vendredi 1 novembre 2013

Improving School Climate to Reduce Bullying

There seems to be no shortage of bad news about bullying in Canada these days. Suicides linked to bullying are regularly reported in the news. And we know that most students witness bullying at school, and many are directly involved in bullying sometime during a given school year. 20% of students—one in every five kids in nearly every school—is involved in bullying (as bully, victim, or both) on a weekly basis. This means that many kids' lives are being disrupted and scarred by bullying.

Bullying harms kids in nearly every way imaginable. Minimally, it disrupts their learning, as kids who are victimized tend to avoid school to avoid the bullying. The stress of bullying causes them to suffer anxiety and depression, and it undermines their feelings of safety and connection to school. We now know that children who witness bullying are also at risk for serious negative effects, including school disengagement, school avoidance, and, consequently, lower academic achievement.

Bullying is defined as "a relationship problem that requires relationship solutions" ( This new way of thinking about bullying highlights the complex and powerful relationship dynamics that underpin bullying. And it provides a compelling rationale for the important role that adults—educators, parents, and community leaders—have in intervening in bullying situations and helping all children to learn better ways of relating to each other.

A relational understanding of bullying also connects directly to the growing appreciation of the links between school climate and bullying. School climate is a complex concept, but can generally be separated into four broad dimensions (Cohen, McCabe, Michelli, & Pickeral, 2009):

  1. Physical, social, and emotional safety
  2. Quality of teaching and learning
  3. Relationships across the school community
  4. Well maintained school with adequate space and resources

Students in schools with positive climates are absent less frequently, feel a strong connection to their school, and consequently get better grades. Teachers also benefit from a positive climate by having more satisfying careers in their school. Schools with negative climates tend to have more bullying problems than in schools with positive climates. When the climate is positive, however, students get messages that discourage bullying and promote positive values from the staff. Consequently, students are less likely to bully and more likely to do something constructive to stop it when they see it happening.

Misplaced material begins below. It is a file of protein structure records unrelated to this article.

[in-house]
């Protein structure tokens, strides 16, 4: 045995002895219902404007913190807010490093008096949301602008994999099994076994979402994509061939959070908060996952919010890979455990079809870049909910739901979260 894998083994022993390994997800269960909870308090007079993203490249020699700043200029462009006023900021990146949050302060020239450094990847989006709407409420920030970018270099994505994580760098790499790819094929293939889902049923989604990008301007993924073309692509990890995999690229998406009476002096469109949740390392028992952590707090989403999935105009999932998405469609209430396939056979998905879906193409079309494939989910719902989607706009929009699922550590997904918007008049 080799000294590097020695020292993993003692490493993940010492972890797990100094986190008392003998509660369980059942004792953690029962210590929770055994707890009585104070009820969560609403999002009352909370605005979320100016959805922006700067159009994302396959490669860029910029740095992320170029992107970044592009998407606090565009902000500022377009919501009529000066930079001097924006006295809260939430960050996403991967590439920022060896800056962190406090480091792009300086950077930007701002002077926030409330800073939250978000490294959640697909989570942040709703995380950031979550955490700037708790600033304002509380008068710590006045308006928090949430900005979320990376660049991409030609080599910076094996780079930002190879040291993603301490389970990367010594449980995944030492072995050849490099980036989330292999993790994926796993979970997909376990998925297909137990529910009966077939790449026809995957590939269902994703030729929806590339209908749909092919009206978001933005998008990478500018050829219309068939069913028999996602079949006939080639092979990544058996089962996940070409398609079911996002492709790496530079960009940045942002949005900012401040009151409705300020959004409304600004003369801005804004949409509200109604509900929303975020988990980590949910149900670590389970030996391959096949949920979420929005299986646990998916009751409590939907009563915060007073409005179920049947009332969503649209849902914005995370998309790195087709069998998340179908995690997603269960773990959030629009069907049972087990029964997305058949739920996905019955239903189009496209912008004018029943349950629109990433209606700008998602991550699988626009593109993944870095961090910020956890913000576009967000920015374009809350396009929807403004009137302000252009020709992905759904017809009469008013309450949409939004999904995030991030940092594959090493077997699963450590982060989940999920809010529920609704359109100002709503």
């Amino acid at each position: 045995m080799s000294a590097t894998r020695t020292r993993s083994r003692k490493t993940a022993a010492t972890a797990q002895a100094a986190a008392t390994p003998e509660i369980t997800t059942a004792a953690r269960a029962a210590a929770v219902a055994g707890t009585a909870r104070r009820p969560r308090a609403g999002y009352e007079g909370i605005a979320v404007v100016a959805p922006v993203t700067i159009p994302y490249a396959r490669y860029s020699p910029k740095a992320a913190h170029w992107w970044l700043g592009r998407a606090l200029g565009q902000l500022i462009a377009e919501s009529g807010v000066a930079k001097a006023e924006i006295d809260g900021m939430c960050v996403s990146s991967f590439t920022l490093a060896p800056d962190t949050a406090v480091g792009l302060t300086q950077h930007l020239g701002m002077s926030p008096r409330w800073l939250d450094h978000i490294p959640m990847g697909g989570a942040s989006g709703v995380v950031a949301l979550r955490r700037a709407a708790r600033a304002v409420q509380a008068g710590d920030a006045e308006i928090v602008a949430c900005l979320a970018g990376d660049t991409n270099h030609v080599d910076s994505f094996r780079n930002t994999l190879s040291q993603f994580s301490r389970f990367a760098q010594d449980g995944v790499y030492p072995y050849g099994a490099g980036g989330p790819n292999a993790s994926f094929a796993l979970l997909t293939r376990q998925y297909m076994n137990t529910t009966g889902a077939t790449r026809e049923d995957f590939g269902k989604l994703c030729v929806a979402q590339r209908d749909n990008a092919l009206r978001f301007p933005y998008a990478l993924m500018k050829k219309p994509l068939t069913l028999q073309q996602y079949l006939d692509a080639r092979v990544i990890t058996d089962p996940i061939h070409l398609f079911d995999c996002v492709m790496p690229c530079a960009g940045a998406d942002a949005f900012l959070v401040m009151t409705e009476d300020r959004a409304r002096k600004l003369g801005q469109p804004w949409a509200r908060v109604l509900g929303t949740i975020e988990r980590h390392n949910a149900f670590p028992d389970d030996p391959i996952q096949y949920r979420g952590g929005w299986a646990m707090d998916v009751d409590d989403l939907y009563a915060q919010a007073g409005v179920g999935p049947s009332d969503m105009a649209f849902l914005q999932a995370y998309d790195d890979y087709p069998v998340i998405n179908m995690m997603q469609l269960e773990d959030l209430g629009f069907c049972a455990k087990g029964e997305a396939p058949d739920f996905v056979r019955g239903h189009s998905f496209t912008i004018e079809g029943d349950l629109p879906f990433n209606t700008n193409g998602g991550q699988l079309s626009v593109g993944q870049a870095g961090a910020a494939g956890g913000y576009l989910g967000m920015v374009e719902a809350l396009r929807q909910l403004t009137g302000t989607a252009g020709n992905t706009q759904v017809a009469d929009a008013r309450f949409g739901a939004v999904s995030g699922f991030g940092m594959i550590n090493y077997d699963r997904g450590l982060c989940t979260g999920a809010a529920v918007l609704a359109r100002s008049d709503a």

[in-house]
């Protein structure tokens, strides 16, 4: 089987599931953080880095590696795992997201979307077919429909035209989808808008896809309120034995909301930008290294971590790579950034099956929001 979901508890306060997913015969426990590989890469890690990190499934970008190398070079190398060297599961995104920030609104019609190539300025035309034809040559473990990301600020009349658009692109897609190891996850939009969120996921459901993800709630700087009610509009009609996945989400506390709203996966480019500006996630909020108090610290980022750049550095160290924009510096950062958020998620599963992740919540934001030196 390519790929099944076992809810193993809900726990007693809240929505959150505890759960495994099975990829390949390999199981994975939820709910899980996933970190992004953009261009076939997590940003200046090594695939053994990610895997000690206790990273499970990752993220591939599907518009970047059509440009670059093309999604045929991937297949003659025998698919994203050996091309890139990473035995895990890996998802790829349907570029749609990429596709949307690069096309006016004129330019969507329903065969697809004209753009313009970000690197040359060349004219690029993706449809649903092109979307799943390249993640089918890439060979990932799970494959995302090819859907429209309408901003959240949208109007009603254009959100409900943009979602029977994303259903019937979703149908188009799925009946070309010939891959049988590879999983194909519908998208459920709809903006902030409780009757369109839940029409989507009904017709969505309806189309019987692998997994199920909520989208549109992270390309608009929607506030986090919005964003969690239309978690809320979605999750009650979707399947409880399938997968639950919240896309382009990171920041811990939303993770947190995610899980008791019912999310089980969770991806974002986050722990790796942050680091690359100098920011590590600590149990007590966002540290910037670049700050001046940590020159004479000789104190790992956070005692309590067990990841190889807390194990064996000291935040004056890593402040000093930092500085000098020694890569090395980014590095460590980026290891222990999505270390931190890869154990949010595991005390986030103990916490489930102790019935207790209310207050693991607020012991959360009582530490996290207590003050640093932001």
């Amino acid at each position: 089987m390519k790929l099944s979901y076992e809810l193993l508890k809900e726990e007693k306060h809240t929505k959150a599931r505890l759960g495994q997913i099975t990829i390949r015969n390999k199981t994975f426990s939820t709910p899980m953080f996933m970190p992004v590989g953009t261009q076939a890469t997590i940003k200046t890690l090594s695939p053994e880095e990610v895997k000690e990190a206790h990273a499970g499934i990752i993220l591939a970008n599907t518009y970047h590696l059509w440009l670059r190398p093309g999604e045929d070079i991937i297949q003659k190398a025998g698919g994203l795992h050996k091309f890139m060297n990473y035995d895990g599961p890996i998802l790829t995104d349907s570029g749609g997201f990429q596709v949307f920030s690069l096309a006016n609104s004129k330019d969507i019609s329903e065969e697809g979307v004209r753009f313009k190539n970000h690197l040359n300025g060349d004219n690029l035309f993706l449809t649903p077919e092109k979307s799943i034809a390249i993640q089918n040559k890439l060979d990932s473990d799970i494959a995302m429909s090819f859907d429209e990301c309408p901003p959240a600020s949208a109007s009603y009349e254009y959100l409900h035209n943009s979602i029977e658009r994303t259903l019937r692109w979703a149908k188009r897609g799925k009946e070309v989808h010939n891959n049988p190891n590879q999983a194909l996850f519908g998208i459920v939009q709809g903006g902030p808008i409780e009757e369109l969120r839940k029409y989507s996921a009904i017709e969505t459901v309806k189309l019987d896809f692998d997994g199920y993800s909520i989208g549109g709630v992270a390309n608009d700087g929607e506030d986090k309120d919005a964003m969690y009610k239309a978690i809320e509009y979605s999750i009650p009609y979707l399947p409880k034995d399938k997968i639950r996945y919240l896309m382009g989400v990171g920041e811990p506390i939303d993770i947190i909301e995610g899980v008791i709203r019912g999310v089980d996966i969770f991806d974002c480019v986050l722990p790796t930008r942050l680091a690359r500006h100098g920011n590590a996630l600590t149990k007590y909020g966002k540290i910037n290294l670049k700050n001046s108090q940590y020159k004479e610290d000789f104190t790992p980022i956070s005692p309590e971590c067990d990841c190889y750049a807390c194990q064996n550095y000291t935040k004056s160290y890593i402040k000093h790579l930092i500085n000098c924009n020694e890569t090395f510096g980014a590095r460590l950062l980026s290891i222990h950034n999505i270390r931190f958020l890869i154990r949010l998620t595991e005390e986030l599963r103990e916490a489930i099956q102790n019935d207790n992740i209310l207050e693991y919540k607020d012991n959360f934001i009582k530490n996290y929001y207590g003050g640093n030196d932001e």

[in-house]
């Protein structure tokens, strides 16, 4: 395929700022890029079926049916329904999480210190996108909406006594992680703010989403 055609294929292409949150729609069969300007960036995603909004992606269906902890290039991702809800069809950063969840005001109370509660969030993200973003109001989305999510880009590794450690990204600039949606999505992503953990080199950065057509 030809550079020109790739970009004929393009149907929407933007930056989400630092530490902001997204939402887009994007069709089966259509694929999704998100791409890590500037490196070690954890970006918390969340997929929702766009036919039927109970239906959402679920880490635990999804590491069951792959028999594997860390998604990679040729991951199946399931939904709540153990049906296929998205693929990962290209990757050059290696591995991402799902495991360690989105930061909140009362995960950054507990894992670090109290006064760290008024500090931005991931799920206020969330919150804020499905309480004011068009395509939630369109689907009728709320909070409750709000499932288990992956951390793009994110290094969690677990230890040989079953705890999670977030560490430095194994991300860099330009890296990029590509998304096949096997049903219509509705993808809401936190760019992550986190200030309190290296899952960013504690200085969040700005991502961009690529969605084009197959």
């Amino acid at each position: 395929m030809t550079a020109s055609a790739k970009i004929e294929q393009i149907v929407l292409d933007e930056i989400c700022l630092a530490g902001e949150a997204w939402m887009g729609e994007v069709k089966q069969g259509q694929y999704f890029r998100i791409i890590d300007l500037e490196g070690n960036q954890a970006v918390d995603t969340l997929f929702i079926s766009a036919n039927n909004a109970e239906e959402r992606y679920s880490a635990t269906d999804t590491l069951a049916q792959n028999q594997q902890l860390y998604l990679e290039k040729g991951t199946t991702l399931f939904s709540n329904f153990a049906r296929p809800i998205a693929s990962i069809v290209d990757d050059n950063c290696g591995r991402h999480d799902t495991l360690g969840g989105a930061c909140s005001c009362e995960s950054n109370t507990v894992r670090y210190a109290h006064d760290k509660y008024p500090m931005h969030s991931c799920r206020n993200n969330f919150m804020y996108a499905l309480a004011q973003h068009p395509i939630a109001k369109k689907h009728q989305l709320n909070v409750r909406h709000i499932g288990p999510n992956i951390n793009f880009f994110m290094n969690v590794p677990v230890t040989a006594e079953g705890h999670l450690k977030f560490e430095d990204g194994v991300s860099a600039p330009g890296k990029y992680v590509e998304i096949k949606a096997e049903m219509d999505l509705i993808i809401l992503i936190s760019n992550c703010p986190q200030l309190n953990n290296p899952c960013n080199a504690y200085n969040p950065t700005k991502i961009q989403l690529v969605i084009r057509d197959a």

A recent study from the US (Syvertsen, Flanagan, & Stout, 2009) showed that students in schools with poor climates were less likely to tell a teacher or principal if they knew a peer was planning to hurt others because they feared that telling would get them into trouble. This suggests that students who lack trust in their teachers and principals will not confide in them and not report bullying incidents to them. Consequently, the bullying will grow and fester under a cloak of silence, and the adults who should be acting to end bullying will never be mobilized to do so.

There is little doubt that the public's expectations of teachers and school officials regarding bullying have increased substantially in recent years, a fact reflected in recent legislative and regulatory changes across Canada. Today's schools are undoubtedly complex systems to navigate. However, the bedrock on which great teaching is founded has not changed. That bedrock is relationships. Great teachers build trusting, warm, and caring relationships with all of their students, notwithstanding the challenges this can sometimes pose, and lead them toward academic and social success. And if there is a world without bullying in our future, it will mostly likely look like this.

Dr. David Smith, C.Psych.,
Y2 Consulting Psychologists

If you have any questions and/or comments, don't hesitate. Thank you!


  • CBC News (2011a). Bullying blamed for Quebec teen's suicide. Retrieved on April 5, 2012 from
  • CBC News (2011b). Gay Ottawa teen who killed himself was bullied. Retrieved on April 5, 2012 from
  • PREVNet (2011). Bullying: Definitions. Retrieved on April 5, 2012 from http://www.
  • Syvertsen, A. K., Flanagan, C. A., & Stout, M. D. (2009). Code of Silence: Students' Perceptions of School Climate and Willingness to Intervene in a Peer's Dangerous Plan. Journal of Educational Psychology, 101, 219–232.
  • Cohen, J., McCabe, E. M., Michelli, N. M., & Pickeral, T. (2009). School climate: Research, policy, practice, and education. Teachers College Record, 111, 180-213.
  • Smith, J. D. (2008). Promoting a positive school climate: Restorative practices for the classroom. In D. Pepler, and W. Craig (Eds.), An international perspective on understanding and addressing bullying, PREVNet Series, Vol. 1 (pp.132-143). Toronto: PREVNet.

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